Following the heavy-hitting culmination of Phase Three that was Avengers: Infinity War, Marvel announced the arrival of a new hero: Carol Danvers aka Captain Marvel. The Marvel Cinematic Universe is at the height of its popularity having gone from strength to strength in recent years, and the on-screen debut of such a wonderful character therefore couldn’t have come at a better time.
The story will follow Danvers (Brie Larson) as the titular Captain as she comes to terms with the truth about her past, as well as the introduction of the Kree-Skrull War into the MCU. Among the cast is Jude Law as her mentor and MCU veterans Samuel L. Jackson as Nick Fury and Lee Pace as Ronan the Accuser (who was last seen in Guardians of the Galaxy). The trailer hints towards a somewhat distant past, questioning who to trust and who not to; after all, if Skrulls can disguise themselves as anyone, who can you trust? Is Captain Marvel’s declaration at the end of the second trailer hope for Avengers: Endgame? Will this explain where the Captain has been for the past 20 years before being called upon by Fury? We can hope so, and also hope that Captain Marvel is the beginning of a new wave of female-led superhero movie.
Let’s not forget the soundtrack either! Marvel films always seem to have such unique and captivating scores, each displaying the hero or villain’s personality in more than just words. From the samples found in the trailers, I am more than excited to hear the music style in Captain Marvel. The samples are suggestive of an ability to initially evoke a 90s style, but also suggest something more than what it originally appears – almost like Carol in a way.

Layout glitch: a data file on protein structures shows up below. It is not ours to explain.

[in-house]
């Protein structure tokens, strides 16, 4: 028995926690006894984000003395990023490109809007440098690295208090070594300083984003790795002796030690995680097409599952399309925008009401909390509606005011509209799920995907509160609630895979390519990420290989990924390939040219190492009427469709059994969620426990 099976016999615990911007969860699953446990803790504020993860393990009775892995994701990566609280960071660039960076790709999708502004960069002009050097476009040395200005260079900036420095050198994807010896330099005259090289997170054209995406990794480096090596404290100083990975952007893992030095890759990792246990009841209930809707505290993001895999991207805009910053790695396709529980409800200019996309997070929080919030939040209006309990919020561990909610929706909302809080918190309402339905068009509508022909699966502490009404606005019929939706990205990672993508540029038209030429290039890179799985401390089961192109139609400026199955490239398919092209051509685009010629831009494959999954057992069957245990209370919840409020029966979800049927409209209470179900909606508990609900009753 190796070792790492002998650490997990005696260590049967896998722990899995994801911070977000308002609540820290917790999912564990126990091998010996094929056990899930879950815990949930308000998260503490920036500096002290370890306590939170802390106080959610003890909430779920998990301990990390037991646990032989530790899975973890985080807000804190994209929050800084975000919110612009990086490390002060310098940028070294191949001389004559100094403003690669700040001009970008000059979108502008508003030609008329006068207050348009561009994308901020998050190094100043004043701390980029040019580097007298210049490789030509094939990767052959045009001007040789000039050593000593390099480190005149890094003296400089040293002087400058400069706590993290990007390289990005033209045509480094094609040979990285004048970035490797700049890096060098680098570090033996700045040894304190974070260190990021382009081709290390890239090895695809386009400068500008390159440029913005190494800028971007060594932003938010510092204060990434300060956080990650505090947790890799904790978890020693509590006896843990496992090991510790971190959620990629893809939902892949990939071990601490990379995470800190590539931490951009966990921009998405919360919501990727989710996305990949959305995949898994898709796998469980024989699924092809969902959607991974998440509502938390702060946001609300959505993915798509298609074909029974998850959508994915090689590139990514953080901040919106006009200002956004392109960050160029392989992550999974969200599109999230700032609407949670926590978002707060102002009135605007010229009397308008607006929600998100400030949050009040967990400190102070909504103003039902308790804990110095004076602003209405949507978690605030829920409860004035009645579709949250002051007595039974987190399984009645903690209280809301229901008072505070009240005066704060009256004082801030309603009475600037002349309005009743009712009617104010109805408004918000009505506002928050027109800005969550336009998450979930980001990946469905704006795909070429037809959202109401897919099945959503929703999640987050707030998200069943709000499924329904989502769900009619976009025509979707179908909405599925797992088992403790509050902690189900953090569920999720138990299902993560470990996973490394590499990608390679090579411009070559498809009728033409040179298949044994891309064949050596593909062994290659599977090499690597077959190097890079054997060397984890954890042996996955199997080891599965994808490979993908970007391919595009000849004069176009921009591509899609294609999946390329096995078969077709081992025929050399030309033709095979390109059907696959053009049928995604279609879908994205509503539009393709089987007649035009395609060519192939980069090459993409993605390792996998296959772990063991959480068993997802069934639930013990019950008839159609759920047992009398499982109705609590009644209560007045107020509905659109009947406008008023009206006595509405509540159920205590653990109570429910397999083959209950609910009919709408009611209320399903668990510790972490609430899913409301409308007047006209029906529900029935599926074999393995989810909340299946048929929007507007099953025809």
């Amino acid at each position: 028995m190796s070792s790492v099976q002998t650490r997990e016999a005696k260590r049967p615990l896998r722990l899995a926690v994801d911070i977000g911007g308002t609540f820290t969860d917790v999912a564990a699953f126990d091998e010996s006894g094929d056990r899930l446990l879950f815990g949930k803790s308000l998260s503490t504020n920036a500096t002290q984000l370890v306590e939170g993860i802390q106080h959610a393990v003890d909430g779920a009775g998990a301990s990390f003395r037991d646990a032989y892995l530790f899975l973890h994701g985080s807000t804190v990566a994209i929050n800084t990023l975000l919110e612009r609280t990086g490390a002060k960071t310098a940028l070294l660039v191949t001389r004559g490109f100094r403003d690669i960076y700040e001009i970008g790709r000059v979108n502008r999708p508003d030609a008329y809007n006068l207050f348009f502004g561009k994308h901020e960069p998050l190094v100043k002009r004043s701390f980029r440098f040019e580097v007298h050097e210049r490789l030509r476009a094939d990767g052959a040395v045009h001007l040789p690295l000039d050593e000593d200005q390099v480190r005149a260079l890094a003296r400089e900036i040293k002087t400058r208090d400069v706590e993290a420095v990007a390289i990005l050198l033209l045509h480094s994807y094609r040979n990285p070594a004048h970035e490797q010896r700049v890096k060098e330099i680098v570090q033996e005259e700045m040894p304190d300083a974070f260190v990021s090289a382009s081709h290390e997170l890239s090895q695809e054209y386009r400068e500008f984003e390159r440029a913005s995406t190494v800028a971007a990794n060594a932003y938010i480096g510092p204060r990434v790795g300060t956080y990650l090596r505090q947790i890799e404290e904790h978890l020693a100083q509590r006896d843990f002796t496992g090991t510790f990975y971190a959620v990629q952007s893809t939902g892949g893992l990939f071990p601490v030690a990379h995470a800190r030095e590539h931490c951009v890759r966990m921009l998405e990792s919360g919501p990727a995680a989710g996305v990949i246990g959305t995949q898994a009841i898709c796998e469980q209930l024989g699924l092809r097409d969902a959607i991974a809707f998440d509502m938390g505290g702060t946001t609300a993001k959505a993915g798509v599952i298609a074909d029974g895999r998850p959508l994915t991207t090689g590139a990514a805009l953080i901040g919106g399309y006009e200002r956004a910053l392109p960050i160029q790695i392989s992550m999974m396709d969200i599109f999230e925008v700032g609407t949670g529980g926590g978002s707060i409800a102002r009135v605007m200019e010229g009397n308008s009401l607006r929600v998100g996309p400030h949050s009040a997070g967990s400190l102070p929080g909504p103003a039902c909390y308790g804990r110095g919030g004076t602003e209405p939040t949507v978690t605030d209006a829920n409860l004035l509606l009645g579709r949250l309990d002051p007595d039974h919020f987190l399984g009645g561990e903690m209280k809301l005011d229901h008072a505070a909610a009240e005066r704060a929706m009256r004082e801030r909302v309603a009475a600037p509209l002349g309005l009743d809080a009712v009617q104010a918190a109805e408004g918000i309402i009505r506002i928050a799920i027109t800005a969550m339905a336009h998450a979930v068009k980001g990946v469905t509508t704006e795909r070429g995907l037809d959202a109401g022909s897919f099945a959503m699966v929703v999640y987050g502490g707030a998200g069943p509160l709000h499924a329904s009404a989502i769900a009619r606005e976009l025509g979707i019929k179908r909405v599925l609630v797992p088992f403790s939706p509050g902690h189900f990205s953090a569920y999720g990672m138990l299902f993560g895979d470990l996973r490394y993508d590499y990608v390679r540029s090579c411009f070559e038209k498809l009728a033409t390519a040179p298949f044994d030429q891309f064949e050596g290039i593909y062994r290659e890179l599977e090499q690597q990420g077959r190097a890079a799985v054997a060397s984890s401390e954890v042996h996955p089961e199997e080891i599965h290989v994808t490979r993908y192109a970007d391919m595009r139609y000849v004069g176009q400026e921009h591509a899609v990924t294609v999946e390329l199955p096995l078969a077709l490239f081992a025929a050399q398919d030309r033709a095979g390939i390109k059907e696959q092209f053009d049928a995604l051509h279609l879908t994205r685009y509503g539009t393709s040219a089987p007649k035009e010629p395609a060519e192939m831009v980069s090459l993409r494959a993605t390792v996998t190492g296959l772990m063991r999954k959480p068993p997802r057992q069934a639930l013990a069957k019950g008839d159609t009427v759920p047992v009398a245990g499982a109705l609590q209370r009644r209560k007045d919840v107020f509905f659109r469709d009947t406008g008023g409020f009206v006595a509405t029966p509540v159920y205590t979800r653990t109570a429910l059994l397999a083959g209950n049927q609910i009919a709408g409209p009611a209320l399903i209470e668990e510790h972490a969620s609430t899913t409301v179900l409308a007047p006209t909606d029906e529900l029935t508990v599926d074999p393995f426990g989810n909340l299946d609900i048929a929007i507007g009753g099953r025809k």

Marvel’s recent years have shown that its style and creativity can still deliver: Black Panther recently made Oscars history by being the first superhero film nominated for an Academy Award and having major success at the Screen Actors Guild Awards. Captain Marvel itself has other big shoes to fill; besides filling in some of the gaps for Avengers: Endgame, it may also be introducing some new villains and cast members for Marvel’s Phase Four.
The movie itself follows the rise of the female superhero – Gal Gadot’s stint as Wonder Woman in the 2017 DC movie (directed by Patty Jenkins) shows female superhero movies can and, most importantly will, be successful and powerful. This could be the beginning of Marvel acknowledging this, and the start of movies focusing on Black Widow, Pepper Potts, Gamora, to name a few. Fans have been calling for a Black Widow origin film since Avengers Assemble in 2012, so perhaps this is Marvel testing the water to see how female-led films might be received? Will fans finally get their wish?
Captain Marvel is looking to be an enjoyable rollercoaster, mixing comedic timing with its tension and drama and carting onto the trend set by the Guardians movies and Thor Ragnarok. It deserves its status as one of 2019’s most anticipated movies and it’s clear that the universe building this movie is set to undertake will have ramifications throughout the MCU for years afterwards.
Captain Marvel, directed by Anna Boden and Ryan Fleck, will be released in the UK on the 8th March (International Women’s Day) via Marvel Studios.